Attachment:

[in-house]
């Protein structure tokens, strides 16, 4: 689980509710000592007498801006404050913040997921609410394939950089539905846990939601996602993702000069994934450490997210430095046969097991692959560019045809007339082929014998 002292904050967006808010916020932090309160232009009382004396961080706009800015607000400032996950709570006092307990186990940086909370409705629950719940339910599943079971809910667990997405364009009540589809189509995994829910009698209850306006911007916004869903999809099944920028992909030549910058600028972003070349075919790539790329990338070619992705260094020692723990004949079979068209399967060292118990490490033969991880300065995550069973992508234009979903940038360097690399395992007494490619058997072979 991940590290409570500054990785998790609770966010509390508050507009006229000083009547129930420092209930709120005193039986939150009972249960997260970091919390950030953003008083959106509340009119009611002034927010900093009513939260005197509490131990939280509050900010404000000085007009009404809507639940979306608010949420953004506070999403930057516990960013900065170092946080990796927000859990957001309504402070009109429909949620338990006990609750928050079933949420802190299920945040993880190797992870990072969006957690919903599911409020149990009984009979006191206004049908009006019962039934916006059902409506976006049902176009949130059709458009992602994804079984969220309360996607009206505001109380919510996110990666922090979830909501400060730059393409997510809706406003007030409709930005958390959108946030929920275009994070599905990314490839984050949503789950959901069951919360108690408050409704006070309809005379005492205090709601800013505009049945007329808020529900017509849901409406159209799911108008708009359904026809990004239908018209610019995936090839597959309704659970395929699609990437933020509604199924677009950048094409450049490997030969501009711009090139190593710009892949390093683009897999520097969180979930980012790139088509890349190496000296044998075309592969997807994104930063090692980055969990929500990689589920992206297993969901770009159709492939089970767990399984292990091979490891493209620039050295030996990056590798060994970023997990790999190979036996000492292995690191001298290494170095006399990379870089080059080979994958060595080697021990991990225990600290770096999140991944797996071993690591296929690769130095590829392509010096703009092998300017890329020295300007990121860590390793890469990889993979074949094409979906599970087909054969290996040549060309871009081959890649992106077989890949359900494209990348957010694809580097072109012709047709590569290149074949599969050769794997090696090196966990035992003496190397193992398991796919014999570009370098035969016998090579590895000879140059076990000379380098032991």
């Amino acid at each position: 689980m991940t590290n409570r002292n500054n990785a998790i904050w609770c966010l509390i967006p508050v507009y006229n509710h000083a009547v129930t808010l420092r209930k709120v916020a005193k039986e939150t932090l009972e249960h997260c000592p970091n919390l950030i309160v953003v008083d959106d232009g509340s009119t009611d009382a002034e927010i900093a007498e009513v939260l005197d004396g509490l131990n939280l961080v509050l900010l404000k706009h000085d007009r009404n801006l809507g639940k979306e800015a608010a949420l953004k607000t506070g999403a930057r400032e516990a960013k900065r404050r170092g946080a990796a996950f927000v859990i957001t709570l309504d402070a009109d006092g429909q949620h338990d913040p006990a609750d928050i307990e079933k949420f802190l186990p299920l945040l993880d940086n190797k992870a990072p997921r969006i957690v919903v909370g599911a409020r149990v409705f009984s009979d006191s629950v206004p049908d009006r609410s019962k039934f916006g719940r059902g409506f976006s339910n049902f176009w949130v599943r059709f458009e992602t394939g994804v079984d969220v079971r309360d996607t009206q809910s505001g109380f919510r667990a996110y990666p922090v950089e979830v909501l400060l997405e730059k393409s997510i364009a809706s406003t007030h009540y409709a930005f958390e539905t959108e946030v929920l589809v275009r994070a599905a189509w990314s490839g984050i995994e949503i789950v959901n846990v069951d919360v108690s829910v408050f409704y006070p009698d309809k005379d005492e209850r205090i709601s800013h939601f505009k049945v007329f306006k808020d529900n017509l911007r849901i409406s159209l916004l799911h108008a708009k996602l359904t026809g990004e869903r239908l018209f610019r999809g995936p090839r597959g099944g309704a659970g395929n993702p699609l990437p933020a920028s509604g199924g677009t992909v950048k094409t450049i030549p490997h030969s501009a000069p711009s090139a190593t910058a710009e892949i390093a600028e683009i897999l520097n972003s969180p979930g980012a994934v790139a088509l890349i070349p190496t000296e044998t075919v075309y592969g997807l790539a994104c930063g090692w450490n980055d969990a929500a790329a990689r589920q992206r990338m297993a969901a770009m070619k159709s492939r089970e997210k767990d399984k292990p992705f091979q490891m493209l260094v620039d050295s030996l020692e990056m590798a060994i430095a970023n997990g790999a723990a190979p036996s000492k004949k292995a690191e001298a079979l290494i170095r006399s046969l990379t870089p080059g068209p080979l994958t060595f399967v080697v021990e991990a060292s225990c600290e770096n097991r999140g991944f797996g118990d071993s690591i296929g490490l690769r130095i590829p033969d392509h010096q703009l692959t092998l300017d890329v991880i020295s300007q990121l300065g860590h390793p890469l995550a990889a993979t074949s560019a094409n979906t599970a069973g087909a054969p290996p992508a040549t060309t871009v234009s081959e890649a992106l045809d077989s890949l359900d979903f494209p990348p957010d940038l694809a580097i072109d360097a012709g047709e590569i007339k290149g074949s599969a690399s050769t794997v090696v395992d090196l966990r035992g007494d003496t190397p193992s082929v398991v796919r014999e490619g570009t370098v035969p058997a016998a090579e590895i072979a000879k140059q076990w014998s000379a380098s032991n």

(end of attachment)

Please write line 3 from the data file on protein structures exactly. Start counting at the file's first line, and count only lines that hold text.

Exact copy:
């Amino acid at each position: 689980m991940t590290n409570r002292n500054n990785a998790i904050w609770c966010l509390i967006p508050v507009y006229n509710h000083a009547v129930t808010l420092r209930k709120v916020a005193k039986e939150t932090l009972e249960h997260c000592p970091n919390l950030i309160v953003v008083d959106d232009g509340s009119t009611d009382a002034e927010i900093a007498e009513v939260l005197d004396g509490l131990n939280l961080v509050l900010l404000k706009h000085d007009r009404n801006l809507g639940k979306e800015a608010a949420l953004k607000t506070g999403a930057r400032e516990a960013k900065r404050r170092g946080a990796a996950f927000v859990i957001t709570l309504d402070a009109d006092g429909q949620h338990d913040p006990a609750d928050i307990e079933k949420f802190l186990p299920l945040l993880d940086n190797k992870a990072p997921r969006i957690v919903v909370g599911a409020r149990v409705f009984s009979d006191s629950v206004p049908d009006r609410s019962k039934f916006g719940r059902g409506f976006s339910n049902f176009w949130v599943r059709f458009e992602t394939g994804v079984d969220v079971r309360d996607t009206q809910s505001g109380f919510r667990a996110y990666p922090v950089e979830v909501l400060l997405e730059k393409s997510i364009a809706s406003t007030h009540y409709a930005f958390e539905t959108e946030v929920l589809v275009r994070a599905a189509w990314s490839g984050i995994e949503i789950v959901n846990v069951d919360v108690s829910v408050f409704y006070p009698d309809k005379d005492e209850r205090i709601s800013h939601f505009k049945v007329f306006k808020d529900n017509l911007r849901i409406s159209l916004l799911h108008a708009k996602l359904t026809g990004e869903r239908l018209f610019r999809g995936p090839r597959g099944g309704a659970g395929n993702p699609l990437p933020a920028s509604g199924g677009t992909v950048k094409t450049i030549p490997h030969s501009a000069p711009s090139a190593t910058a710009e892949i390093a600028e683009i897999l520097n972003s969180p979930g980012a994934v790139a088509l890349i070349p190496t000296e044998t075919v075309y592969g997807l790539a994104c930063g090692w450490n980055d969990a929500a790329a990689r589920q992206r990338m297993a969901a770009m070619k159709s492939r089970e997210k767990d399984k292990p992705f091979q490891m493209l260094v620039d050295s030996l020692e990056m590798a060994i430095a970023n997990g790999a723990a190979p036996s000492k004949k292995a690191e001298a079979l290494i170095r006399s046969l990379t870089p080059g068209p080979l994958t060595f399967v080697v021990e991990a060292s225990c600290e770096n097991r999140g991944f797996g118990d071993s690591i296929g490490l690769r130095i590829p033969d392509h010096q703009l692959t092998l300017d890329v991880i020295s300007q990121l300065g860590h390793p890469l995550a990889a993979t074949s560019a094409n979906t599970a069973g087909a054969p290996p992508a040549t060309t871009v234009s081959e890649a992106l045809d077989s890949l359900d979903f494209p990348p957010d940038l694809a580097i072109d360097a012709g047709e590569i007339k290149g074949s599969a690399s050769t794997v090696v395992d090196l966990r035992g007494d003496t190397p193992s082929v398991v796919r014999e490619g570009t370098v035969p058997a016998a090579e590895i072979a000879k140059q076990w014998s000379a380098s032991n």